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Selene Finance, L.P. v. Sunrise Highlands Community Association

United States District Court, D. Nevada

October 3, 2017

SELENE FINANCE, L.P., Plaintiff,
v.
SUNRISE HIGHLANDS COMMUNITY ASSOCIATION, et al., Defendants.

          ORDER DENYING MOTION TO COMPEL (DOCKET NO. 37)

          NANCY J. KOPPE UNITED STATES MAGISTRATE JUDGE

         Pending before the Court is Defendant SFR Investments Pool 1, LLC's motion to compel. Docket No. 37. For the reasons discussed more fully below, the motion is hereby DENIED without prejudice.

         “Discovery is supposed to proceed with minimal involvement of the Court.” F.D.I.C. v. Butcher, 116 F.R.D. 196, 203 (E.D. Tenn. 1986). Counsel should strive to be cooperative, practical and sensible, and should seek judicial intervention “only in extraordinary situations that implicate truly significant interests.” In re Convergent Techs. Securities Litig., 108 F.R.D. 328, 331 (N.D. Cal. 1985). A threshold issue in the review of any motion to compel is whether the movant made adequate efforts to resolve the dispute without court intervention. Cardoza v. Bloomin' Brands, Inc., 141 F.Supp.3d 1137, 1145 (D. Nev. 2015). Federal Rule of Civil Procedure 37(a)(1) requires that the party bringing a motion to compel discovery must “include a certification that the movant has in good faith conferred or attempted to confer with the person or party failing to make disclosure or discovery in an effort to obtain it without court action.” The Local Rules further expound on this requirement, providing that discovery motions will not e considered “unless the movant (1) has made a good faith effort to meet and confer . . . before filing the motion, and (2) includes a declaration setting forth the details and results of the meet-and-confer conference about each disputed discovery request.” Local Rule 26-7(c).

         Judges in this District have held that “personal consultation” means the movant must “personally engage in two-way communication with the nonresponding party to meaningfully discuss each contested discovery dispute in a genuine effort to avoid judicial intervention.” ShuffleMaster, Inc. v. Progressive Games, Inc., 170 F.R.D. 166, 171 (D. Nev. 1996). The consultation obligation “promote[s] a frank exchange between counsel to resolve issues by agreement or to at least narrow and focus matters in controversy before judicial resolution is sought.” Nevada Power v. Monsanto, 151 F.R.D. 118, 120 (D.Nev.1993). To meet this obligation, parties must “treat the informal negotiation process as a substitute for, and not simply a formalistic prerequisite to, judicial resolution of discovery disputes.” Id. This is done when the parties “present to each other the merits of their respective positions with the same candor, specificity, and support during the informal negotiations as during the briefing of discovery motions.” Id. To ensure that parties comply with these requirements, movants must file certifications that “accurately and specifically convey to the court who, where, how, and when the respective parties attempted to personally resolve the discovery dispute.” ShuffleMaster, 170 F.R.D. at 170.[1] Courts may look beyond the certification made to determine whether a sufficient meet-and-confer actually took place. See, e.g., Cardoza, 141 F.Supp.3d at 1145.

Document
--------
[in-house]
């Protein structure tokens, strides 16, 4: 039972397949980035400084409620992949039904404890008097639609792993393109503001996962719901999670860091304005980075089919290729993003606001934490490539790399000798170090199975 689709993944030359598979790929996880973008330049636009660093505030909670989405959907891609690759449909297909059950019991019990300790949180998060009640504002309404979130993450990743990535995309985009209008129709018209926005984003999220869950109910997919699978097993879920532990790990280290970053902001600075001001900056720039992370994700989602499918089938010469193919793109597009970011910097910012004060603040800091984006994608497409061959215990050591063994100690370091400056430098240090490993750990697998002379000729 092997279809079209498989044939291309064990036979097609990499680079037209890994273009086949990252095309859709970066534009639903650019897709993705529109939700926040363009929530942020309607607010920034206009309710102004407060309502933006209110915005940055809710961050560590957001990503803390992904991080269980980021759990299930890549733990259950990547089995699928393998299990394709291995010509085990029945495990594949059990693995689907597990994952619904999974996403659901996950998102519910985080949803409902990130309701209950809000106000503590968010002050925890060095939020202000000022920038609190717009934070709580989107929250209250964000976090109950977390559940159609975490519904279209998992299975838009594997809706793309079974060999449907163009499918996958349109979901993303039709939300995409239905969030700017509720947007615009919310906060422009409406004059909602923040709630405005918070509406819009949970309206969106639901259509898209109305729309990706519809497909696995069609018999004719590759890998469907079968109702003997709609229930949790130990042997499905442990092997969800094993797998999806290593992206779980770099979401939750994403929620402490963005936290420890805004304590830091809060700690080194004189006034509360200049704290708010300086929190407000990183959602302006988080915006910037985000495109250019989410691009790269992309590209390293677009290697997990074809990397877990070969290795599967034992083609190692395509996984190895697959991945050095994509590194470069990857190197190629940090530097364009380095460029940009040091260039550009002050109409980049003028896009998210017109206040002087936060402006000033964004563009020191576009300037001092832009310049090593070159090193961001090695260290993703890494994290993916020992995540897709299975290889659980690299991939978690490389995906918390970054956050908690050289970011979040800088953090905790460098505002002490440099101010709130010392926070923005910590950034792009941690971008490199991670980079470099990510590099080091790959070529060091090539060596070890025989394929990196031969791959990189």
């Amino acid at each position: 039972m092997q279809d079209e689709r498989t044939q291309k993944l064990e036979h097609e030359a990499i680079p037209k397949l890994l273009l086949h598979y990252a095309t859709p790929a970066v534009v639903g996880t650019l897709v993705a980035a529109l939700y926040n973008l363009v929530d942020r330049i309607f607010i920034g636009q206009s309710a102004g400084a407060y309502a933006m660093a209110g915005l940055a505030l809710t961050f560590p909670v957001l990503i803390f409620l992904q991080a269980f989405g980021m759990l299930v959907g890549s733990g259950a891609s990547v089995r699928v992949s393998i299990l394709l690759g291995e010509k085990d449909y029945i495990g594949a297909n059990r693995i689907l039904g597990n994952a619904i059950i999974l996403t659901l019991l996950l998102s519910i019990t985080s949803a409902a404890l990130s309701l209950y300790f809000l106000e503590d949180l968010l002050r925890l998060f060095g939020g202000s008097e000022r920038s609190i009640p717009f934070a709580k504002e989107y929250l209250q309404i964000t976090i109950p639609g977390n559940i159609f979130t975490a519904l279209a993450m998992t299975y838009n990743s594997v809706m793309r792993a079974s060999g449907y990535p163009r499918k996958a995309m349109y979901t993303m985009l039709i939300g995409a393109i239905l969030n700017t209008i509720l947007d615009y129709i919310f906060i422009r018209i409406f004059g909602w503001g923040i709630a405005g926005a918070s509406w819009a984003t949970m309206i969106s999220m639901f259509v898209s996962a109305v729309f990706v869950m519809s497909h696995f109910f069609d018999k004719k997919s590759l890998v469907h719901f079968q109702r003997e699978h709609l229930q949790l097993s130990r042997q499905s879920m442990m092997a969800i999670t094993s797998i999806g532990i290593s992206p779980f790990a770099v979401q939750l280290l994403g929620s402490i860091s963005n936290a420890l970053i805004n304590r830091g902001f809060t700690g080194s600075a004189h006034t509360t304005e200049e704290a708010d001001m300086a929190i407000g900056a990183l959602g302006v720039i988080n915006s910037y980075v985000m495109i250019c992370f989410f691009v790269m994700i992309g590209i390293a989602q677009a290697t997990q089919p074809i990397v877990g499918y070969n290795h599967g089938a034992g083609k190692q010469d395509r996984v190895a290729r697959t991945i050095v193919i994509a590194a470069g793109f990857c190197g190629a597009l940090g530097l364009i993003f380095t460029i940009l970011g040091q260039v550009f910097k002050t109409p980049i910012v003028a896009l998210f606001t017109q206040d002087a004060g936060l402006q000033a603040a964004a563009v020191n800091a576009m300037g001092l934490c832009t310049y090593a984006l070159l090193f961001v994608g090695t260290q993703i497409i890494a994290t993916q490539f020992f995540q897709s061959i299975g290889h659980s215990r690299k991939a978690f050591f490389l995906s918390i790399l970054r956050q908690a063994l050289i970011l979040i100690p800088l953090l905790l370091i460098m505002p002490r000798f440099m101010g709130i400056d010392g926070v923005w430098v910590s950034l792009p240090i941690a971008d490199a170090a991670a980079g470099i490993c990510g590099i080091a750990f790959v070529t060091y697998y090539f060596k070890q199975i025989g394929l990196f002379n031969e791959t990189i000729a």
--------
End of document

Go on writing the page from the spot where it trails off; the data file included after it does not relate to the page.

The parties dispute whether a proper meet and confer was conducted with respect to the pending disputes. Specifically, Defendant's counsel certifies that a discussion occurred regarding a second deposition during the meet and confer. Docket No. 37-1 at 2. Plaintiff's counsel, on the other hand, certifies that no such discussion occurred, and the issue of a second deposition was first raised by Defendant's counsel in an e-mail after the meet and confer. Docket No. 39 at 5, 7.

         The Court declines to weigh into this factual dispute between counsel. As the movant, Defendant bears the threshold burden of submitting competent evidence establishing that a sufficient meet and confer was conducted. See Local Rule 26-7(c) (the movant must “include[] a declaration setting forth the details and results of the meet-and-confer conference”); see also Local Rule IA 1-3(f)(2) (the movant must “submit a declaration stating all meet-and-confer efforts”). In any event, the parties' declarations both support the fact that, after Defendant's counsel received the supplemental disclosure from Plaintiff s counsel and determined it to be insufficient, a further meet and confer was not held prior to the filing of the instant motion. See Docket No. 37-1; see also Docket No. 39 at 5-7.

         For the reasons discussed more fully above, the motion to compel, Docket No. 37, is DENIED without prejudice. Defendant may renew that motion if a further meet-and-confer is conducted and the renewed motion otherwise comports with all applicable rules.

         IT IS SO ORDERED.

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Notes:

[1] These requirements are now largely codified in the Court's newly effective local rules. See Local Rule 26-7(c), Local ...


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